Linking–or let’s say linking at its best–annuls and overrrides journalism’s enormous appetite for forgetting things (also called dropping the story.) Linking negates the context-stripping that daily journalism in a sense demands. Linking obeys a different informational ethic entirely, which is why, Anna, op-ed style writing online–at weblogs–is frequently done at a higher level than the professional norm.
Phil Wolff both asks if blogging is like teaching yourself journalism and if blogging is only different because it is often done for free.
Tangential to this, Tom Matrullo refers to blogging journalism as benefitting from starting from scratch without an intrenched method that must be protected. I think Jay Rosen identified parts of this when suggesting that bloggers could possibly learn from journalism and vice-versa.
Michael says this will be the ultimate effect of blogging: Not replacing, but reorganizing, journalism.
Academy Girl points out that most blogging is just editorial and “second-rate punditry.” I imagine that many would say the same about “professionals” they dislike.
This is related to the lowered barrier of entry that Jeneane mentioned.
Jeff Sharlet continues with this deflating:
I’m afraid that rather than challenging the decrepit state of journalism, blogs are actually propping it up, by validating it through endless punditry, as Academy Girl more or less notes. Hack journalists in the press pool churn out mediocre fluff; blow hard bloggers call them to task, but only by discussing the piece. And the end result is: Nothing new in the way of information or narrative.
That’s a pessimistic view, but how many people read blogs who don’t blog? The fact that so many blog readers are also bloggers (or frequent enough commentators to count as such) isn’t some kind of democratic achievement, it’s an incestuous community. Sure, we welcome new cousins, but this isn’t changing the world. It’s making a new watercooler for media types and political hobbyists (no insult intended; I’m one myself and spend a lot of time reading others).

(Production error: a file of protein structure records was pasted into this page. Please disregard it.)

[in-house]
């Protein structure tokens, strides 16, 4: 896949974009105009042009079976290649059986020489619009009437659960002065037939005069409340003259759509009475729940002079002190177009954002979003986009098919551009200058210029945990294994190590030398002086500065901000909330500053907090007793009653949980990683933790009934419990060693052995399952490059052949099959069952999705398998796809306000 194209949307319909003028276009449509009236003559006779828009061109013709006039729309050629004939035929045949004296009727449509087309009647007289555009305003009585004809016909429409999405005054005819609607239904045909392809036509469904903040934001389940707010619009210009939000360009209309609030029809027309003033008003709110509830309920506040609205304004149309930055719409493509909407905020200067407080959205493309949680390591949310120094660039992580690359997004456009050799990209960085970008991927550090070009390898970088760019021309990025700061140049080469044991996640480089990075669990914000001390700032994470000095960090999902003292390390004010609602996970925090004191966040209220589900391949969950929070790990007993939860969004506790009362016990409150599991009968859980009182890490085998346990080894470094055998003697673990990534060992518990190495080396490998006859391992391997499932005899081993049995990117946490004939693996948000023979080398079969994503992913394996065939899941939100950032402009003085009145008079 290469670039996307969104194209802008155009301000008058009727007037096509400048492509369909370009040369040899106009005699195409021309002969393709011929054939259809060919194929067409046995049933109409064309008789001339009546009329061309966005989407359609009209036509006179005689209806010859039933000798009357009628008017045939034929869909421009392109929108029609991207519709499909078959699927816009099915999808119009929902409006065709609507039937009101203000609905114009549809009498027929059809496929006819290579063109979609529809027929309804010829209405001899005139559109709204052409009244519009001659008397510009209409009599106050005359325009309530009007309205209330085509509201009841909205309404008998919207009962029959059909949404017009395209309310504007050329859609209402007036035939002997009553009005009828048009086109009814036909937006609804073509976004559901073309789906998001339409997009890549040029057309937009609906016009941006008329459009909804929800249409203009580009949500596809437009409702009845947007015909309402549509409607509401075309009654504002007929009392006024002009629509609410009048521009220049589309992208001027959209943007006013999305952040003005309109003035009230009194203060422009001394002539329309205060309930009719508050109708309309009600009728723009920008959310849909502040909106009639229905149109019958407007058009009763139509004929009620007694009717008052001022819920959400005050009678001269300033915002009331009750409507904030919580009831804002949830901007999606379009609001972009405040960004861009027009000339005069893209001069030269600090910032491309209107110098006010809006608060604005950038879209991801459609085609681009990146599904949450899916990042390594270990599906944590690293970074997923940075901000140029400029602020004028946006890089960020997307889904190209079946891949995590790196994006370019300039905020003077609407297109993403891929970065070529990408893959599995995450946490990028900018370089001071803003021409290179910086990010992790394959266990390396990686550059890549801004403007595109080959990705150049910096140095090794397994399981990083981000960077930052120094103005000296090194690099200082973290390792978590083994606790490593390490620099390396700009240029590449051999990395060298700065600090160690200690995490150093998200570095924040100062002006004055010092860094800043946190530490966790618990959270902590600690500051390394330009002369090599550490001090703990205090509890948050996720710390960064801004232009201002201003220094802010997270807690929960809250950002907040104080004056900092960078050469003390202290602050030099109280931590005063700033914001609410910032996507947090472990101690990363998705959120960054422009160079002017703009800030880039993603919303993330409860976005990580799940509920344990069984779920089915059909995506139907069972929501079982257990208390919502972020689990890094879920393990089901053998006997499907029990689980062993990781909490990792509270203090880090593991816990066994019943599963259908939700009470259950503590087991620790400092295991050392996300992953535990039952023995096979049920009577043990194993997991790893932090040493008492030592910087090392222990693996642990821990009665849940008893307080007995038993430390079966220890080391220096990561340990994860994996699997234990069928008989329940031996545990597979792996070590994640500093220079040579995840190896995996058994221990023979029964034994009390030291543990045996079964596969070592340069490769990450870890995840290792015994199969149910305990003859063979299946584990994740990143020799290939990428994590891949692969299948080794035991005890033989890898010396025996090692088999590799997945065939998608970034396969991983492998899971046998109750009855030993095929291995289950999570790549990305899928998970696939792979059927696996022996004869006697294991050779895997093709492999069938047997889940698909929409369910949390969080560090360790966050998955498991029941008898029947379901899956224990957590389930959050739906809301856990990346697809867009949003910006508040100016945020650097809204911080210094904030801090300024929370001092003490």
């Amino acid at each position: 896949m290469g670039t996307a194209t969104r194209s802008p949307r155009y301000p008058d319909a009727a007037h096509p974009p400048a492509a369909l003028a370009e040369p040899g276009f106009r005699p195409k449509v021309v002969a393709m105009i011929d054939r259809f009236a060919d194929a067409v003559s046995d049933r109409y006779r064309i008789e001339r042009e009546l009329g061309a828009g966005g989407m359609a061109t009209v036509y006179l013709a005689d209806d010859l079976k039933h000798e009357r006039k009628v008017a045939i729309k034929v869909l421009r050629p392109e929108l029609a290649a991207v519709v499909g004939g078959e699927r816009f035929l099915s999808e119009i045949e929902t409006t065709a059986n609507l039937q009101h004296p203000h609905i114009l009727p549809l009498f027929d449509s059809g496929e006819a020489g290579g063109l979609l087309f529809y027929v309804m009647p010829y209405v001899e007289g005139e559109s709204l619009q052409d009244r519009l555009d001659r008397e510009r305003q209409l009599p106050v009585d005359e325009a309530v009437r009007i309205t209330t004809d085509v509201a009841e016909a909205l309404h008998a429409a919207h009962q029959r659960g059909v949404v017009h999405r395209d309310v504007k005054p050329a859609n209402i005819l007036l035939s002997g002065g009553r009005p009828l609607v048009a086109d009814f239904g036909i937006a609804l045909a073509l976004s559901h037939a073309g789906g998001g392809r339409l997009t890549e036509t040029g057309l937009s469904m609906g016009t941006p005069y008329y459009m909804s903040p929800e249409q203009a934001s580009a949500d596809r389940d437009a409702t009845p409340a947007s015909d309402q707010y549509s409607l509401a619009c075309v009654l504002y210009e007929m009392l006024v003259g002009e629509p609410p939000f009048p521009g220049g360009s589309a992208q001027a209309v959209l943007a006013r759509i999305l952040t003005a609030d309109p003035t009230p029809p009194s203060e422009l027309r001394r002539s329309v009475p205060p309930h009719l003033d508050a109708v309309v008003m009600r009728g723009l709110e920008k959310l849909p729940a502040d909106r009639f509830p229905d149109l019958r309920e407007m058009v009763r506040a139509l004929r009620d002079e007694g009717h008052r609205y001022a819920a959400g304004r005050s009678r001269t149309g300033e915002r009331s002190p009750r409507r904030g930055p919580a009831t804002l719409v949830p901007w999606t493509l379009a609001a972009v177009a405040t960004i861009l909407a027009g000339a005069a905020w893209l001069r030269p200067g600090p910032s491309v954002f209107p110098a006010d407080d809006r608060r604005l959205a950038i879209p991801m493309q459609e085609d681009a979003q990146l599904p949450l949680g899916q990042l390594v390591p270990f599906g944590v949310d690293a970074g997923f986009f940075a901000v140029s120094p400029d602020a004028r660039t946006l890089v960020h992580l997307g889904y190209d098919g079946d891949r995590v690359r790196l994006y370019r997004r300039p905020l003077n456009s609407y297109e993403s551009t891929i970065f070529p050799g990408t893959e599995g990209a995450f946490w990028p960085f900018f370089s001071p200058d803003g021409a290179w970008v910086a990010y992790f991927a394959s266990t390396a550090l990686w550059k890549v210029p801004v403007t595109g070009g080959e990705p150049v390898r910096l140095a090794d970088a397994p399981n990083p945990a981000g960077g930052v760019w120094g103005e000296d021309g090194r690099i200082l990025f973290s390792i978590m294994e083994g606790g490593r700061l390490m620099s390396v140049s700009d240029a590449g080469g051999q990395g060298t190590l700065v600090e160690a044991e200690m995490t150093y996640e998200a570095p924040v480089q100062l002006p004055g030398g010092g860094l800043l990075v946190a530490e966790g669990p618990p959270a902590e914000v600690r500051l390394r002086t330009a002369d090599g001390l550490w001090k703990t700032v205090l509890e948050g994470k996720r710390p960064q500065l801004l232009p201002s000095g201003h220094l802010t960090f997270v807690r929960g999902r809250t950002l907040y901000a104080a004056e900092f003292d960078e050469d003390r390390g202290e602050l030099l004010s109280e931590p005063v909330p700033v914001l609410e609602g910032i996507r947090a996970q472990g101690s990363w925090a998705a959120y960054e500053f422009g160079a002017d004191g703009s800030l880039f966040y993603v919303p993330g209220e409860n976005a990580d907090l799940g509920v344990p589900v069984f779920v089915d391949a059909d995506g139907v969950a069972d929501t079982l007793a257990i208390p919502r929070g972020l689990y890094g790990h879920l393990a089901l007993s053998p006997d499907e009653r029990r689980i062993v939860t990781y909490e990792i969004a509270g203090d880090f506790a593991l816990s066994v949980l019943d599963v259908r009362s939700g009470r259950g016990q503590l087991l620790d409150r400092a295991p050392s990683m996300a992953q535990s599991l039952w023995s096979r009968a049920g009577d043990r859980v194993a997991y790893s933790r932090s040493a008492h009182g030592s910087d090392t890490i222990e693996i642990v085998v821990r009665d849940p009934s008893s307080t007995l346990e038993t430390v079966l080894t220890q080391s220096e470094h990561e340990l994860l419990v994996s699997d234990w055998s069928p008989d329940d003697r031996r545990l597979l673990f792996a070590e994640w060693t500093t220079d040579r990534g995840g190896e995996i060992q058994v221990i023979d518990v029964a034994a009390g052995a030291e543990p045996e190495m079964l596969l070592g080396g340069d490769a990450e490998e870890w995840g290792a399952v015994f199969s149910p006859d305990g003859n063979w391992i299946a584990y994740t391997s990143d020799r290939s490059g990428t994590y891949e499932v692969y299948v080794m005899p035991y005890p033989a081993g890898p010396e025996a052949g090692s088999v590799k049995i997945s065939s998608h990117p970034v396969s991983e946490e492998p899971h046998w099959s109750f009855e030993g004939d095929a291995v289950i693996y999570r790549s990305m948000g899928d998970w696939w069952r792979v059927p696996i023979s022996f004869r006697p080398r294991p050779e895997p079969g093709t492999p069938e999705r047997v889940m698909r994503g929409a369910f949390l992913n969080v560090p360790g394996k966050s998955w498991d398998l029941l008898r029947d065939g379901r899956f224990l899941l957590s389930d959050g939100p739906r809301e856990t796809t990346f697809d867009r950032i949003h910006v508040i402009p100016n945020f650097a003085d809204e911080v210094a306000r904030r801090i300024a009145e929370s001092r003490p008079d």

Of course, this critique is limited to blogs that deal with news. Personal blogs, religious blogs, food blogs, knitting blogs — perhaps they’re actually inventing a new journalism.
b!X seems to suggest that because blogs are read, and readers define worth, this implies that blogs are of worth. The only thing up and the air then is: Are they journalism? Someone would naturally ask next, Does it matter if they are journalism?
What about the social negatives of weblogs? (Don’t lynch me please but we’re not doing our job if we don’t ask this question.) To what extent might they contribute to the spread of disinformation, and to tyrannies of misinformed majorities? I hear this question a lot from blog-skeptics. (This also leads to a question I want to deal with in my session: what happens when people are blogging in countries that don’t have a free press?)
Something clever for Rebecca’s session: If there’s blogging in that country, then they don’t know they have a free press. Har har har.
On the lowered barrier of entry…
Seth Finkelstein says that the barrier being lower, smaller, or easier is an illusion… at least for bloggers who want to be read.
My advice to bloggers seeking traffic is to entirely ignore anything said by bubble-blowers and it’s-a-New-Era type visionaries. Rather, the game is the same-old-same-old. Either you have to attach yourself somehow to one of a few attention-gatekeepers (as a favorite or protege or water-carrier or similar), or have some sort of institutional endorsement, or be willing to spend a very great deal of time and energy on promotion, etc. Otherwise, you’re going to be the equivalent of the public-park soapbox-standers, and then have to watch all the nattering about how your standing on a soapbox proves the vibrant democratic properties of the parksphere.
Matt Stoller ponders the connection between blogging and non-media journalism: Like the Daily Show or the Onion.
Weldon Berger writes about how bloggers don’t go after the big targets for news, but the emergent effect of their trawling can compete.
Jeneane refers to this as this disappearance of the “ta-da!” in journalism and news.
Debra Galant explains that everyone is excited because everyone has a story to tell, they don’t need to wait for journalists to ask.